Scan till you drop
Chapter 2: Scanning, modelling with confidence
Scanning, modelling with confidence
Project Surveyors used a variety of Leica Geosystems solutions to capture, model and analyse the data. Starting with the Leica ScanStations C10 and P20, the surveyors were able to capture minute details. The Leica ScanStation C10 was used for the external facades and inside for large structures, such as the parking garages, due to its long-range capability.
Inside, the Leica ScanStation P20 was used for its quality of producing fast reliable data at low resolution.
“The fast scanning time of the P20 helped us improve site workflow, increasing the number of scans per day fourfold,” said Jackson.
For survey control, Project Surveyors used the Leica TS15 and Leica Nova MS50 MultiStation. The MultiStation was also used to scan windows for simpler capturing. Establishing a survey control network around the perimetre of the site and throughout the shopping centre at each level, these instruments ensured millimetre precision for aligning scans of the retrofitting construction. Laser scan targets were coordinated within the control network to maintain the accuracy of the overall point clouds.
A total of 3,700 scans from 55 days on site resulted from the project. The point clouds from these scans were cleaned and registered using Leica Cyclone 9.0. The entire process only took 20 days due to the addition of the auto-alignment registration within the software. Compared to point cloud-to-point cloud visual alignment, which would take around two minutes each to visually find common points, auto-alignment only takes 30 seconds to one minute.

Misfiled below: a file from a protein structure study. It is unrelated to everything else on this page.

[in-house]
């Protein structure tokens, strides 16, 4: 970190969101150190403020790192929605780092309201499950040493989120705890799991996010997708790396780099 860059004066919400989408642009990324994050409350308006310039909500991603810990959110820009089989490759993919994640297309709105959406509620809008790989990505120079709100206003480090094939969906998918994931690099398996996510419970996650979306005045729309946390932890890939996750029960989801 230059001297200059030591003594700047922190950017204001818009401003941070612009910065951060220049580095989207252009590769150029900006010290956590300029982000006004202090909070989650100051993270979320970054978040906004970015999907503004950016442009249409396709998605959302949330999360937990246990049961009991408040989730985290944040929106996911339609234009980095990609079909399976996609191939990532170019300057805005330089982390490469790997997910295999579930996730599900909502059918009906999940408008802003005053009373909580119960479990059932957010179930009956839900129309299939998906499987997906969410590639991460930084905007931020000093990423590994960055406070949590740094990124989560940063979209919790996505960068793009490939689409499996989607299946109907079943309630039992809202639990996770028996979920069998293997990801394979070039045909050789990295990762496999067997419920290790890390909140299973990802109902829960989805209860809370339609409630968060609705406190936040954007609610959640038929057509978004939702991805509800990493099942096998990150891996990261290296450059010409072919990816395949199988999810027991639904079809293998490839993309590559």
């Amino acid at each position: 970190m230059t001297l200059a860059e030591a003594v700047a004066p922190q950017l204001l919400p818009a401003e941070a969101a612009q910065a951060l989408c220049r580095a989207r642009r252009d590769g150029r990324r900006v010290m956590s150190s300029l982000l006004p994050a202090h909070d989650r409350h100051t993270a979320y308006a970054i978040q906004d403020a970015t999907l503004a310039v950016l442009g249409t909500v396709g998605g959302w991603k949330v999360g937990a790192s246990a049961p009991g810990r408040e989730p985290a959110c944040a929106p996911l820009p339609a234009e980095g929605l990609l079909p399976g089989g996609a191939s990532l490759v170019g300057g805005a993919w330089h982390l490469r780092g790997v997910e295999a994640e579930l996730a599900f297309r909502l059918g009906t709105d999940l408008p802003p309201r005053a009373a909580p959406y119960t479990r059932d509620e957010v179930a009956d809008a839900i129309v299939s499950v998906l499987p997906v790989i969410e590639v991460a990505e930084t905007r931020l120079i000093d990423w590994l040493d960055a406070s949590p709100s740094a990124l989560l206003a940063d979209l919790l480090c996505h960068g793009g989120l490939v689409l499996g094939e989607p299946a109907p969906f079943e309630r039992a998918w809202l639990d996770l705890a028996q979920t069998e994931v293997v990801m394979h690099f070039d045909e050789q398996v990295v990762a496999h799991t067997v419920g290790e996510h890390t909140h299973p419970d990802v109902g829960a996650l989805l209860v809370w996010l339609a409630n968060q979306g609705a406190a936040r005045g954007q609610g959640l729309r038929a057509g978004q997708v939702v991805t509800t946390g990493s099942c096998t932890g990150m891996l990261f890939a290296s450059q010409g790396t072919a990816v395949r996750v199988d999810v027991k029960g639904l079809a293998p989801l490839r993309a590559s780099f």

“The time does not sound like much for a few scans, but when we’re talking about thousands of scans, this becomes a significant amount of time saved,” said Jackson. “With these savings, we were able to increase our productivity by at least 50 percent.”
The firm also used Leica TruView to provide the architects with the point cloud data so they could overlay in the model and have extra information, such as dimensions they needed to extract for accurate and realistic planning.
“Leica Truview images were a deliverable for the client, but they also helped the modeller to have a complete understanding of what they are modelling over,” said Jackson.
Autodesk Revit 2014 was used to model architectural elements while Autodesk Revit Mechanical, Electrical, Piping (MEP) was used to create pipes, plant, ducts and other services to create a partial MEP model of the loading docks. As the size and detail of this project would have taken one modeller 120 days to complete, Project Surveyors worked with a team of modellers in collaboration on one central model across a wired and large-data network.
Using the export option in Leica Cyclone 9.0, the surveyors exported the point clouds either separately as binary ptg files or unified as pts files. Autodesk Recap was then used to convert the files into Autodesk-compatible rcs files, which could then be inserted into Revit and modelled over. Using Leica Cloudwork for Revit, Jackson added that the exportation and conversion steps of the workflow would be eliminated, providing modellers with point cloud conversion tools as well as a single master data source rather than multiple files and versions of files to deal with.
“Using this laser scanning technology, we have won similar large projects, such as one in Sydney where we’re working with the same consultants who used this model as an example to the project owner of what they required as survey information,” said Scott Deveridge, Project Surveyors director. “Referrals to provide a similar service on another challenging project is the best feedback we can get.”
Explore next chapter: Lessons learned from HxGN Live